Under a results-oriented approach, again, the particular means used will not affect the conclusion as to ethicality. All three means bring about the death of the patient. If that result be unethical, it will be on other bases than the particular means used to achieve death.
By way of example, the most enduring argument against suicide is that we owe service to God and wrongfully deprive Him of such service if we effect our deaths prematurely. This argument is the core of Genesis 9:5 (“I will require the life of man”) and was in substance put forth by Socrates (as per Plato’s account of his last hours in the Phaedo ), by Augustine and by Aquinas. And it is a part of the great English commentators’ rationale denouncing felo de se (one who has committed a felony on himself): it is a grave offense against “Nature, God and King”.
But the means used to effect one’s death does not affect that argument. A theist believing that only God may rightly choose the moment of our deaths should have the same reaction to a premature death brought on by any of the three means: refusal of treatment, PAD or euthanasia.
Similarly, if one believes that each of us owes service to the community, so that our premature death wrongly deprives the community of such service, the manner in which that premature death is effected should not alter that conclusion.
(A rejoinder to those arguments of service owed is that a dying person has no further service to give to God or community: the reason for the rule, at least in those cases, fails. And it may be recalled that Socrates accounted himself a suicide, but one excused from the general ruling barring it by reason of the “necessity” thrust upon him. But a critique of the arguments against suicide is not the purpose of this essay: rather, assuming their cogency for their exponents do those arguments actually support a principled ethical difference among the three means by which one may choose to die?)
The common reaction that there is an inherent difference between the action of euthanasia and PAD vs. the non-action of refusal of treatment is not really in point. Of course there is a difference. But is it a difference that invokes a principled ethical differentiation? Is there a sound ethical reason why the one should be characterized as ethical and the other as not? At least where the intentions of all involved are identical and the results identical?
Ordinarily, No Legal Duty to Others
At common law one has no duty to save another person, at least where there is not a special relationship invoking that duty, as with a lifeguard at a swimming pool, a fireman, or a physician. Thus one may without criminal or civil liability blithely walk past a child drowning in a shallow ditch. And one need not avert a blind man from walking over a cliff.
Most of us would judge the on-lookers involved in such situations to have an ethical duty to act. We conclude that we are not alone ethically responsible for what we do, but also for the consequences that reasonably ensue which could have been avoided at little or no cost to ourselves. Thus we were not surprised when President William Clinton expressed a measure of ethical responsibility for the massacres in Rwanda in which 800,000 were slain: we could have avoided much of what happened at little cost to the nation had we intervened. Again, there is some criticism of Pius XII for his supposed failure to act more resolutely in defense of the Jews during World War II.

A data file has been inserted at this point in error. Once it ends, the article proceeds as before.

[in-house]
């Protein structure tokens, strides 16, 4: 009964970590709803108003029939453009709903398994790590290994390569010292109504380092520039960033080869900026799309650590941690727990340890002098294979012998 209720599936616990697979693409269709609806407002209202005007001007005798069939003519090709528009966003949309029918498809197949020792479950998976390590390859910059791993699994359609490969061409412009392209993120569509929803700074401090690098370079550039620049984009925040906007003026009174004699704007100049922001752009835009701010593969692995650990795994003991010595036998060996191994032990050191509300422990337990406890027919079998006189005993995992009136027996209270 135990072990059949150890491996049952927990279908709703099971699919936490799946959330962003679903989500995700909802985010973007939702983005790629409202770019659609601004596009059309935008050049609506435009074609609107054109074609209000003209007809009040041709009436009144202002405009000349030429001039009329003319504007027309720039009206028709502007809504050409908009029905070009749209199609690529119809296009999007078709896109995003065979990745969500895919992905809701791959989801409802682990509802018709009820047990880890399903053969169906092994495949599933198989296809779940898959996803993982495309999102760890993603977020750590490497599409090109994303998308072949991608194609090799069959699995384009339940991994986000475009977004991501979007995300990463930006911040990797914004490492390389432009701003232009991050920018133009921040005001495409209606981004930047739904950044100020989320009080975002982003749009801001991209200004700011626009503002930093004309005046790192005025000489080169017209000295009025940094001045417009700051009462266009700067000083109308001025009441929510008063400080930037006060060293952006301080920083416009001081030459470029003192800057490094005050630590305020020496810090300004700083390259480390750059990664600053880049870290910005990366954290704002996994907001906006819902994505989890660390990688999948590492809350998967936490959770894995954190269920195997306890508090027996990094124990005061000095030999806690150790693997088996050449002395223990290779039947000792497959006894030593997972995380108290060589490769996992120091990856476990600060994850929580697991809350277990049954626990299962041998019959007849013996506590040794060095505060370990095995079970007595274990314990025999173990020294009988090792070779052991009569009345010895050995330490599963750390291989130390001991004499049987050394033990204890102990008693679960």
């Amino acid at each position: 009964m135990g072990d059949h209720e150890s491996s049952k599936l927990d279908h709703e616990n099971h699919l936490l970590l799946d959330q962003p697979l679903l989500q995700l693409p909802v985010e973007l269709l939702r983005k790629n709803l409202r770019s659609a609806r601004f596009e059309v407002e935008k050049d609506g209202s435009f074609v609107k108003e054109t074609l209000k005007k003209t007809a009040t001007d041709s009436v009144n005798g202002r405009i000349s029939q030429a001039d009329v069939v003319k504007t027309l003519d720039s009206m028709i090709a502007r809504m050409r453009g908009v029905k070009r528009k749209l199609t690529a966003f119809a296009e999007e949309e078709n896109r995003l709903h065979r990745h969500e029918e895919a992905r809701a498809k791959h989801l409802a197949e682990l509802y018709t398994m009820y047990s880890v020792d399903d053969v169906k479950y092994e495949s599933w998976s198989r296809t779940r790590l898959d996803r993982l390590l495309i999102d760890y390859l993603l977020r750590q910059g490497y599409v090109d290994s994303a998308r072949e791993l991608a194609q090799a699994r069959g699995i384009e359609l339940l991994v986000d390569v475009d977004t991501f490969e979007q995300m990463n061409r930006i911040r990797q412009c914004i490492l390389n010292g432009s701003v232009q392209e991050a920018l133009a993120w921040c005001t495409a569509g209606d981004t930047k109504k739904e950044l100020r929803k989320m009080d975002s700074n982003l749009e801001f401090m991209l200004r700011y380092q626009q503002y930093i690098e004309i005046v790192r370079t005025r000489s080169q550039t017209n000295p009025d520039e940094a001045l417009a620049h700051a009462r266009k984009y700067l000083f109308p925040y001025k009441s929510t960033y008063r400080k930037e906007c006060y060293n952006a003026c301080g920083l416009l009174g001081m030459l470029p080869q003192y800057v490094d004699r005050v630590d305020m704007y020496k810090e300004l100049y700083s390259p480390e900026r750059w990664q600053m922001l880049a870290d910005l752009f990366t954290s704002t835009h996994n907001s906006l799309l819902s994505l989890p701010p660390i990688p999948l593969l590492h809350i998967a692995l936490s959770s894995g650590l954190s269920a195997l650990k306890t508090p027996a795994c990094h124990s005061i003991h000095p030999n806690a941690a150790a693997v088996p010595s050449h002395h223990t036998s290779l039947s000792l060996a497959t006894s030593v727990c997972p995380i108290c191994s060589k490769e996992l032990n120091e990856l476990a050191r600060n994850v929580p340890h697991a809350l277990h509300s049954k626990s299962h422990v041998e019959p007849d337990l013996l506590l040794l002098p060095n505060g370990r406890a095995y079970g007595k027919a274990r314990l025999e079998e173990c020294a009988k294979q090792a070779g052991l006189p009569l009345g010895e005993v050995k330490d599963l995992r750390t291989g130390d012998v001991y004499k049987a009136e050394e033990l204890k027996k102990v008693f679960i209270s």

By the same rationale, a physician who sits by without acting effectively while his patient undergoes a long and tortured dying is ethically responsible for what ensues. A difficult dying is a type of medical emergency. And the physician is ethically called upon to respond to it effectively.
Let us not indulge in sophistry. A physician who can do nothing further to cure and nothing further to relieve her dying patient’s severe suffering would be less than human if she did not wish for her patient’s quick death and thus an end to senseless suffering.
Whether that physician responds to the patient’s repeated entreaty to “Help me die” by removing a life support system, by PAD or by euthanasia, in all three cases both intention and result are the same. In sum, there is no principled ethical difference among these three means to serve the dying patient.
In this context, helping the public and physicians to recognize this ethical fact may well bring acceptance of PAD and euthanasia up to the 90% mark now current for refusal of treatment. (Interestingly, this is about the level of support for the Dutch way of dying now current in the Netherlands.) In such an environment it would appear that decriminalization of PAD and of euthanasia under reasonable rules barring abuse could easily be achieved.
This essay was written by Winthrop Thies, former President of The Hemlock Society of New Jersey (the predecessor organization to Compassion and Choices of New Jersey, Inc.).